A practical guide to GDPR and email marketing – Part 2: Can we carry on sending emails to our existing database?


Posted by: Stafford Sumner


Part 2: Can we carry on sending emails to our existing database?

In the second instalment of our series of articles exploring the impact GDPR will have on email marketing, we’re going to answer the burning question on every marketer’s lips: “Can I carry on sending emails to my existing database?”

There’s been a huge amount of fear-mongering around GDPR, with many people now petrified they’ll have to jettison huge swathes of their email marketing database. However, we’ve always been of the view that GDPR should be welcomed. It will lead to people having a better quality database with more engaged subscribers who are more likely to convert (eg spend their money with you) alongside reducing the quantity of emails sent when the focus shifts to delivering quality, relevant emails to every subscriber.

We put the question of whether people can continue to send emails to their existing contacts to legal experts Stephens Scown, who we’re working with to bring clarity to the relationship between email marketing and GDPR.

Here’s what Partner and Head of IP and IT, Ben Travers said:

The answer to the question is, generally, yes, because you can rely on your legitimate interests as a business as the legal ground for processing this data for direct marketing purposes, providing you’ve also complied with the, still current, electronic privacy law (the Privacy and Electronic Communications Regulations). For existing B2C contacts, you can use electronic marketing where you meet the “soft opt-in” rule, this only applies where:

  • You obtained a person’s (customer) details in the course of a sale or negotiations for a sale of a product or service;
  • Where the messages are only marketing similar products or services;
  • Where the person is given a simple opportunity to refuse marketing when their details are collected, and if they don’t opt out at this point, are given a simple way to do so in future messages.

You need to be aware that you can only rely on the “legitimate interests” ground under GDPR if you have carried out a written balancing exercise between your legitimate interests as a business and the rights the people you are emailing.

So what this means is, essentially, you can continue sending emails to your existing database and your legacy data, providing:

  • You can prove that someone has been a customer in the past (for example you have a transaction date, booking reference or date of last check-out);
  • You have been sending to them regularly with an evidenced sending pattern (e.g. once per month);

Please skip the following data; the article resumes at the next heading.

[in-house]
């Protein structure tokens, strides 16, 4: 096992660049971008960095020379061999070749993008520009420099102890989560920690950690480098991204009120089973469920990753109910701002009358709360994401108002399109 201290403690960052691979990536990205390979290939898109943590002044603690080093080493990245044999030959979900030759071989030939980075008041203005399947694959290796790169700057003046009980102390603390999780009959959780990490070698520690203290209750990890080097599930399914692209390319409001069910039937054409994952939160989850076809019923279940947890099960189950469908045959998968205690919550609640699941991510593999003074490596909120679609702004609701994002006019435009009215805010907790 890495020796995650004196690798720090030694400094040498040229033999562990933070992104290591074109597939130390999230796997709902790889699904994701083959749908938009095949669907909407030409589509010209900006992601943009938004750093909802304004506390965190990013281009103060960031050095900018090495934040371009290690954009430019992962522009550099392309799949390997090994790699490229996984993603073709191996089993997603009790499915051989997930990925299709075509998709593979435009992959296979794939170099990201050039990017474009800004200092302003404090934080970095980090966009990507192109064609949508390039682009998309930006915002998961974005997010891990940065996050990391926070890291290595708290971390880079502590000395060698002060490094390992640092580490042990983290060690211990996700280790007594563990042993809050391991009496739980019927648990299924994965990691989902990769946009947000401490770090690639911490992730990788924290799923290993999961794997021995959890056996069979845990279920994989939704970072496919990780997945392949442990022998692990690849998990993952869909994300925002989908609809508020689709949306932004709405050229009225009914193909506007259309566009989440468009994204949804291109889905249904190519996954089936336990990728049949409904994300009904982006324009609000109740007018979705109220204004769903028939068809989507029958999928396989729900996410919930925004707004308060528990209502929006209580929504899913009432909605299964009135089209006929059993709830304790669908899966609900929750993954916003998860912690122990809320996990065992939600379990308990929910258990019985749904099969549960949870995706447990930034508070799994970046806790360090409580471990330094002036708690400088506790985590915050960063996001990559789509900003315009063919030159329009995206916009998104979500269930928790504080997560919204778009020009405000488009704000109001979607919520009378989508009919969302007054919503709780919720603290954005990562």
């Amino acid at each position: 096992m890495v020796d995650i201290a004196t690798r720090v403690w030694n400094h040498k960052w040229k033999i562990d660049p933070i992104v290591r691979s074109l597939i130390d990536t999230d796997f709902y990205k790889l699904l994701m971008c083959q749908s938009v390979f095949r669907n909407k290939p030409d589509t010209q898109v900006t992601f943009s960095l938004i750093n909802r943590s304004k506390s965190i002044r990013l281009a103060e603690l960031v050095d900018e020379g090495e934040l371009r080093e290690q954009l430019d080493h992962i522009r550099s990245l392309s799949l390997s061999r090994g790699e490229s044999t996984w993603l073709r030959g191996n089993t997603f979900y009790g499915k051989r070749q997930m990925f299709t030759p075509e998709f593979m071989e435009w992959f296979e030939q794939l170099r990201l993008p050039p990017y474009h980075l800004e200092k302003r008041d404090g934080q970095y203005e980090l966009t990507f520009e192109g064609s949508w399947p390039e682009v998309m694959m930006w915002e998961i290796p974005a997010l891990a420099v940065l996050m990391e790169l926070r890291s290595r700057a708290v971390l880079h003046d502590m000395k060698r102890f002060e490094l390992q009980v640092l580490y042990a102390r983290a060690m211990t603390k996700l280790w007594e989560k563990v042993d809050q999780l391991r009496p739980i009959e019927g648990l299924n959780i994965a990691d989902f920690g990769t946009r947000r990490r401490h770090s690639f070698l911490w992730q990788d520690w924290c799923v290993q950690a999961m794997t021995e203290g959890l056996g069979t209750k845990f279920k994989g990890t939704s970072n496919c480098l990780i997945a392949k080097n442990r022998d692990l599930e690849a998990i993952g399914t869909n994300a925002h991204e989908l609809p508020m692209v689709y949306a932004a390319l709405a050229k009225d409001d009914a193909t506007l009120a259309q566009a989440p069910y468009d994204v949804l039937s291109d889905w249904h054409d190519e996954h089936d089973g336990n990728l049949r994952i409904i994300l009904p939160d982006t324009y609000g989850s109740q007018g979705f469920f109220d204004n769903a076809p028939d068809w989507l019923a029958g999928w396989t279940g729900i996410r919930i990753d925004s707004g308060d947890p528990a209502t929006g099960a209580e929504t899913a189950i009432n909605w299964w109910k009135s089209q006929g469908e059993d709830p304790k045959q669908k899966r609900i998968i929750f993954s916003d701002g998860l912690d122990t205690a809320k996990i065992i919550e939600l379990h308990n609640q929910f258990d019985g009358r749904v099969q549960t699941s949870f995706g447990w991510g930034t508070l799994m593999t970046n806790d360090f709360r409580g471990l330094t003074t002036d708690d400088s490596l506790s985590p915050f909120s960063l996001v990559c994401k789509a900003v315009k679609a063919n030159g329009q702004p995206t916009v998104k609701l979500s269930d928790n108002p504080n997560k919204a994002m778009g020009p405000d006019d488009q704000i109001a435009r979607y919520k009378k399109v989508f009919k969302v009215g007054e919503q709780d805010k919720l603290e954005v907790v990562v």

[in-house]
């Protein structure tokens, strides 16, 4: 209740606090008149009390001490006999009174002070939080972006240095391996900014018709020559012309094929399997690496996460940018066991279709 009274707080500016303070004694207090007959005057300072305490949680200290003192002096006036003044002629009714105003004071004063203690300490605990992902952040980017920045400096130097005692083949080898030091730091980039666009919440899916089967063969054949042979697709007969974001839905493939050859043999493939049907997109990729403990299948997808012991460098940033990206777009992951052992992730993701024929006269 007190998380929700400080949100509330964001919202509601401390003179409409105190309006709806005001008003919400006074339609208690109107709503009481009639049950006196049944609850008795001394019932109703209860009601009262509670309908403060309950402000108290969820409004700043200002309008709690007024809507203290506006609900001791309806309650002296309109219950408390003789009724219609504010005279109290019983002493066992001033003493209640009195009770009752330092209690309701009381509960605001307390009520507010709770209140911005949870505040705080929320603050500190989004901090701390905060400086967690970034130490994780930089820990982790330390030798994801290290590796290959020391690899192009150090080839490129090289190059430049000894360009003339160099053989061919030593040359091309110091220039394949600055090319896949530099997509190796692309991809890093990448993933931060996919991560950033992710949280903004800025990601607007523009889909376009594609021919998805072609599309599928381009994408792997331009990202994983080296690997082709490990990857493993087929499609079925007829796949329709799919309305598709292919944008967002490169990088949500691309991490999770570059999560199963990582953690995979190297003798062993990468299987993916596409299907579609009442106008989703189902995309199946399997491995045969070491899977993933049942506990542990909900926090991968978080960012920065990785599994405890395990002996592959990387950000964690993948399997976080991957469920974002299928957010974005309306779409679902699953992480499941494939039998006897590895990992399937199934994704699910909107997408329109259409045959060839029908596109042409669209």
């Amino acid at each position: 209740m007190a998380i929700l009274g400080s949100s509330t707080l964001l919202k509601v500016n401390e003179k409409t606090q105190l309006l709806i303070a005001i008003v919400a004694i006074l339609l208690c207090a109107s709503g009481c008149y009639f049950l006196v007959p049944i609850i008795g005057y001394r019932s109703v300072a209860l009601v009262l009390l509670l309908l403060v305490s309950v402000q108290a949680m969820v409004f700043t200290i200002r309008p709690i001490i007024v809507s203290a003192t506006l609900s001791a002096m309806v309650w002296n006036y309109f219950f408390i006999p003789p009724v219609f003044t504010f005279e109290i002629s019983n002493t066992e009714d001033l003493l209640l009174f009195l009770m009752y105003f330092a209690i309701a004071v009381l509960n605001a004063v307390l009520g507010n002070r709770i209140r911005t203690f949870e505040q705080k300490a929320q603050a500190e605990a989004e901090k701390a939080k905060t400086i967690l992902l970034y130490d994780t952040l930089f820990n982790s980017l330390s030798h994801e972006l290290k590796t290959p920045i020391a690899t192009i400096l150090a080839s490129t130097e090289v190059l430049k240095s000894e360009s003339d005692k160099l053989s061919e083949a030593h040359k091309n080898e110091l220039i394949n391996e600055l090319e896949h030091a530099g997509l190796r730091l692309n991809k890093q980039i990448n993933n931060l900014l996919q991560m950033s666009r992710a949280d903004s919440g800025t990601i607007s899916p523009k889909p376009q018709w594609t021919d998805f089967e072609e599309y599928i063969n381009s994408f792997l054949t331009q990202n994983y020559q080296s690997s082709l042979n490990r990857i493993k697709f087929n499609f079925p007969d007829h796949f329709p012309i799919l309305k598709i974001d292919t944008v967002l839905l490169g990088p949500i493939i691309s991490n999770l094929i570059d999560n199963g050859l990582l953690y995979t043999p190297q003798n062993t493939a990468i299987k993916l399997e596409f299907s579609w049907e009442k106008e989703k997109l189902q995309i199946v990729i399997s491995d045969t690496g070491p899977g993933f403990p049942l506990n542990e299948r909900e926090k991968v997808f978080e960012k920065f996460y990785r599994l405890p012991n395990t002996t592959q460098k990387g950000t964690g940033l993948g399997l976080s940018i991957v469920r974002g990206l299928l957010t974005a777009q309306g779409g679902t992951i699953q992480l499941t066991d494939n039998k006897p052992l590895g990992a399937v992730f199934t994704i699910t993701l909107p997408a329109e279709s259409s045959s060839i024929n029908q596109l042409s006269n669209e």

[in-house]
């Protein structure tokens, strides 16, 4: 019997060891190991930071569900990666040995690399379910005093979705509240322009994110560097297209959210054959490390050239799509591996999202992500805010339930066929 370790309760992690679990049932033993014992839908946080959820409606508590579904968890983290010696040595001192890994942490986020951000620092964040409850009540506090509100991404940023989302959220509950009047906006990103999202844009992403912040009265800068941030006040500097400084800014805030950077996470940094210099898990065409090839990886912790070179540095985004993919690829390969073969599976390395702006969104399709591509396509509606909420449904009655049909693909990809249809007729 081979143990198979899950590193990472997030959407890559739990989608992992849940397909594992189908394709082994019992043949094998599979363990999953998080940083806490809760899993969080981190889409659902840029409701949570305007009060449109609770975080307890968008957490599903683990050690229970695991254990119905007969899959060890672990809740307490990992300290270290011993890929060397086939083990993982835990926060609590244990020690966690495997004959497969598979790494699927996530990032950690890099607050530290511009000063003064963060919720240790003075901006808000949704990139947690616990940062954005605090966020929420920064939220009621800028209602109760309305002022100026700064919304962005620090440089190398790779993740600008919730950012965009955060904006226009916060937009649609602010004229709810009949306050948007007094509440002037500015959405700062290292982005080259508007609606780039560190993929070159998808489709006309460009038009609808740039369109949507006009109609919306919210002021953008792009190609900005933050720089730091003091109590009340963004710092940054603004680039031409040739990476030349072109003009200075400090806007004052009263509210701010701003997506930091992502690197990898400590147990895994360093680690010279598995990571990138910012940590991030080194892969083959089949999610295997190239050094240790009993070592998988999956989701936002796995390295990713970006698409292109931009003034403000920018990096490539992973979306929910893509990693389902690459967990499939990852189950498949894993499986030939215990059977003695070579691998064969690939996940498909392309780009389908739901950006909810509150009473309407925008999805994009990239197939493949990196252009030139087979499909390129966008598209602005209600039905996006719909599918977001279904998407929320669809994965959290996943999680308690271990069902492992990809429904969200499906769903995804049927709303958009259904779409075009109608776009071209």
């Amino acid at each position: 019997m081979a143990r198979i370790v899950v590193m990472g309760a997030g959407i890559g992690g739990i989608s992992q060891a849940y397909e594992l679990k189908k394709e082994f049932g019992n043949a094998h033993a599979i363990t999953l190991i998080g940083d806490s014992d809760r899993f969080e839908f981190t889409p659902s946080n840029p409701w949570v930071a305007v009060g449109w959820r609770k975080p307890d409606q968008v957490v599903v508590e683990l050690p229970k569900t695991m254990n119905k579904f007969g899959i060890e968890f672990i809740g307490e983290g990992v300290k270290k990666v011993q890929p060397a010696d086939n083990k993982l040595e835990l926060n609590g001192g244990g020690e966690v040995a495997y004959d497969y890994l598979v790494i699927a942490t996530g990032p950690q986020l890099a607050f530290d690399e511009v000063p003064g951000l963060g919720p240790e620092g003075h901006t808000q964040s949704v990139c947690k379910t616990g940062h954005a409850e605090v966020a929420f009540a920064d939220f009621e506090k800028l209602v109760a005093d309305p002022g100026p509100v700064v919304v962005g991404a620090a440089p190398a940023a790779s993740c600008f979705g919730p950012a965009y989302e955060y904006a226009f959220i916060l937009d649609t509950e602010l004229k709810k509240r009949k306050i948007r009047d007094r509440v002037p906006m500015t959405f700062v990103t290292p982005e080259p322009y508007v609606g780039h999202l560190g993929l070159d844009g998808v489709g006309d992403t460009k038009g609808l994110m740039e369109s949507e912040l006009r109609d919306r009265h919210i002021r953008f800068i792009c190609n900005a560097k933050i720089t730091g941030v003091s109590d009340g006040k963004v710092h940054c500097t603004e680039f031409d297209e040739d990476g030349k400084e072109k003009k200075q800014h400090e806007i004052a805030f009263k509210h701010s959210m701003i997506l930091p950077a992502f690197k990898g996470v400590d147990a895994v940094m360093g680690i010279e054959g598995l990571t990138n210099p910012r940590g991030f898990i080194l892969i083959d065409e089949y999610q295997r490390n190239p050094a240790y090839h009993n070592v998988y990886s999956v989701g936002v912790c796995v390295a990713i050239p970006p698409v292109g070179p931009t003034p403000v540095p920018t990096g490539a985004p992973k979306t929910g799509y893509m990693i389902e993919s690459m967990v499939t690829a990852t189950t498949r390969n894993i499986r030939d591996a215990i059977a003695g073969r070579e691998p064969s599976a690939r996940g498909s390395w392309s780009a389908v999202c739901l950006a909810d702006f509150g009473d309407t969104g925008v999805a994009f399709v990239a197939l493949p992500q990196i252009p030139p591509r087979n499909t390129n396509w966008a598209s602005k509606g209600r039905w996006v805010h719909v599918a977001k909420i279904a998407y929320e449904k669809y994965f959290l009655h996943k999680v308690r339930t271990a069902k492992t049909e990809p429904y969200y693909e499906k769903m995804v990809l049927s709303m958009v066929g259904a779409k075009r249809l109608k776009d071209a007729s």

• They have engaged with your emails or organisation ‘recently’ (eg within the last 2 years);
  • You continue to clean your list by removing unsubscribers immediately, regularly removing hard-bounces and contacts who haven’t engaged within a predetermined period of time (eg 2 years).
  • You have carried out a written balancing exercise between your interest and the rights of the people you are emailing, and their rights do not outweigh yours.

For example, take a customer who purchased something from you two years ago. During that transaction you collected their email address, and you have since emailed them once a month, with the last email they opened being two months ago. In this case it’s fine for you to continue emailing them.

For any data you collect moving forwards, where it is more prudent to rely on consent, there will need to be a specific opt-in box ticked to confirm that outside of the transaction, they would like to be contacted for marketing purposes… but there will be more on this to come!

In summary…

  • You can continue to email existing contacts in your database providing they have been a previous customer, you have been sending emails to them regularly with a regular pattern and they have engaged with your emails recently.
  • Our advice would be to take this one step further and remove or suppress contacts from your database who haven’t engaged with your emails within a 2 year period.

Please be aware there is not a ‘one size fits all’ answer regarding GDPR; every organisation is different and the specific treatment of data will depend upon on how it was originally collected and stored.

This series of articles are only looking at GDPR in relation to email marketing and do not set out to look at the wider reaches of the law, if you want specific legal advice for your own circumstances, you should contact Stephens Scown at ip.it@stephens-scown.co.uk to talk to their Data Protection Team. If you would like support with your email data management, contact Jarrang on 01326 219540.

Next up we will be looking at how we treat non-customer data, particularly in a B2B setting.

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About the author

Stafford Sumner

An expert in developing businesses through email marketing, Stafford founded Jarrang in 2003, and since then has worked with hundreds of business across the globe helping them grow and succeed.